Pile by the Bed reviews I Know What I Saw, a unique crime story by Imran Mahmood that deals with issues of homelessness and trauma.
Pile by the Bed reviews The Pariah by Anthony Ryan – the start of a new Game of Thrnoes-style fantasy series.
Pile by the Bed reviews Inhibitor Phase by Alastair Reynold’s – a long awaiting return to his Revelation Space universe.
Pile by the Bed reviews The Kingdoms by Natasha Pulley – in which she brings her steampunk sensibility with a little time travel mixed in to an alternate history of the eighteenth and nineteenth centuries.
Pile by the Bed reviews The Waiter by Ajay Chowdhury a classic whodunnit featuring a former Indian policeman investigating a murder while working in a London restaurant.
Pile by the Bed reviews Notes from the Burning Age in which speculative fiction author Claire North delivers a spy and war story in the context of a reconstructed, post environmental apocalypse world.
Pile by the Bed reviews This Fragile Earth by Susannah Wise, a journey through the start of a global apocalypse through the eyes of a mother and her young son living in London.
Pile by the Bed reviews The Stranding by Kate Sawyer, a debut that follows a couple making a life for themselves in a post-apocalyptic New Zealand.
Pile by the Bed reviews The Maidens the second psychological crime thriller by Alex Michaelides.
Pile by the Bed reviews The Colours of Death the debut novel by Patricia Marques that effectively mixes in a speculative alternative Lisbon and a crime procedural.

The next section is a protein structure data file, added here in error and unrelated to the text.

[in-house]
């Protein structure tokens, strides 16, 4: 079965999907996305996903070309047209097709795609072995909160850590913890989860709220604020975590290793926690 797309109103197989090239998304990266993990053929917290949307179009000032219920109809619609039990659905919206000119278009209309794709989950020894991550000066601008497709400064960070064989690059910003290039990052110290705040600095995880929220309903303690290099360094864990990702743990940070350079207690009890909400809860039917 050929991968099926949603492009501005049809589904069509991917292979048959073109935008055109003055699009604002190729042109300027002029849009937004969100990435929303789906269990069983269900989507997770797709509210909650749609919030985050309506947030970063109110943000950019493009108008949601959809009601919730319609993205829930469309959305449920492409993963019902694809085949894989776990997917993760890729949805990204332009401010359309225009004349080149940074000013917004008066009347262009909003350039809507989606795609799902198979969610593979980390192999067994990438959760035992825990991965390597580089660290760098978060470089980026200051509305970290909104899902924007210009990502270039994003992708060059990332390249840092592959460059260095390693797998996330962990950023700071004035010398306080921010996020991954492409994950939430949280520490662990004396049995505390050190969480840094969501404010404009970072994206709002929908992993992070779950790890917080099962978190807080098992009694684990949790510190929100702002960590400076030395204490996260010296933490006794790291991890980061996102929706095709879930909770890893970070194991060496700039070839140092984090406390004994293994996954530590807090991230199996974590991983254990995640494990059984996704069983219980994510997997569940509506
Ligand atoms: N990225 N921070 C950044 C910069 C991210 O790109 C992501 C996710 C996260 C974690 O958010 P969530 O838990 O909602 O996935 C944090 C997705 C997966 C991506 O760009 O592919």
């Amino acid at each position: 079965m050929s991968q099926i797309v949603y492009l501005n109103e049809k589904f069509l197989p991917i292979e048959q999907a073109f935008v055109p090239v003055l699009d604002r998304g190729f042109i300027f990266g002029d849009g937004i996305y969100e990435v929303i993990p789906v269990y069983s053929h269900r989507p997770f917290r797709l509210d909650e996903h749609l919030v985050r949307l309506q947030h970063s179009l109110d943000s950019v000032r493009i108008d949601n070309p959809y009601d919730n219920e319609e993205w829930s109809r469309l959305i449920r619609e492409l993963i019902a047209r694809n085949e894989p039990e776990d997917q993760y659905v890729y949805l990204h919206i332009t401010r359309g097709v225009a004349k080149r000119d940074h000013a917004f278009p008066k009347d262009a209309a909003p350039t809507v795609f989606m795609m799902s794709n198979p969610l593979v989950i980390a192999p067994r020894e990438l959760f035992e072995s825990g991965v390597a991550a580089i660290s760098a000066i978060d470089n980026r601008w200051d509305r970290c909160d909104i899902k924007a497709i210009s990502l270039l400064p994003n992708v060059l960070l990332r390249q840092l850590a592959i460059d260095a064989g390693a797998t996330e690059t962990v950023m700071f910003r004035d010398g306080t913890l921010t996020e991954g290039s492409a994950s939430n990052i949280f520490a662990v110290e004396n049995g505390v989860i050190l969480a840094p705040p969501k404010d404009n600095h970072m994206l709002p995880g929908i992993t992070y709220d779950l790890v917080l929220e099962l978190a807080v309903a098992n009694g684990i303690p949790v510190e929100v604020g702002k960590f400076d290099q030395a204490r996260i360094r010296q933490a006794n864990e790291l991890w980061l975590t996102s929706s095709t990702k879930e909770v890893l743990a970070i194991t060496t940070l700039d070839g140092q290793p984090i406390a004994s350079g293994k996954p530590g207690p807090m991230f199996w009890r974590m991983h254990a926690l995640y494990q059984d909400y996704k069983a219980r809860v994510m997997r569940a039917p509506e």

Pile by the Bed reviews Sixteen Horses by Greg Buchanan – an atmospheric, gothic-styled debut crime thriller.
Pile by the Bed reviews Widowland by CJ Carey a thriller set in an alternative 1950s in which Germany rules Britain and women are second class citizens.
Pile by the Bed reviews Northern Spy by Flynn Berry, a thriller that explores the unresolved tensions in Ireland.
Pile by the Bed reviews Second Place by Rachel Cusk – an rish exploration of life, art, parenthood and gender.
Pile by the Bed reviews The Best Thing You Can Steal by Simon R Green – an urban fantasy that leans heavily on heist tropes.
Pile by the Bed reviews Hyde by Craig Russell a gothic police-procedural reimagining of the story behind Doctor Jekyll and Mister Hyde
Pile by the Bed reviews What Abigail Did That Summer by Ben Aaronovitch, the latest novella set in his Rivers of London universe featuring precocious teenager Abigail.
Pile by the Bed reviews The Long, Long Afternoon – debut historical crime fiction by Inga Vesper set in Los Angeles in the late 1950s.
Pile by the Bed reviews Light Perpetual by Francis Spufford an imagined history of five lives cut short by a German bombing in World War 2.
Pile by the Bed reviews and recommends The Lamplighters by Emma Stonex – an assured and absorbing debut based on the true story of the locked door disappearance of a group of lighthouse keepers.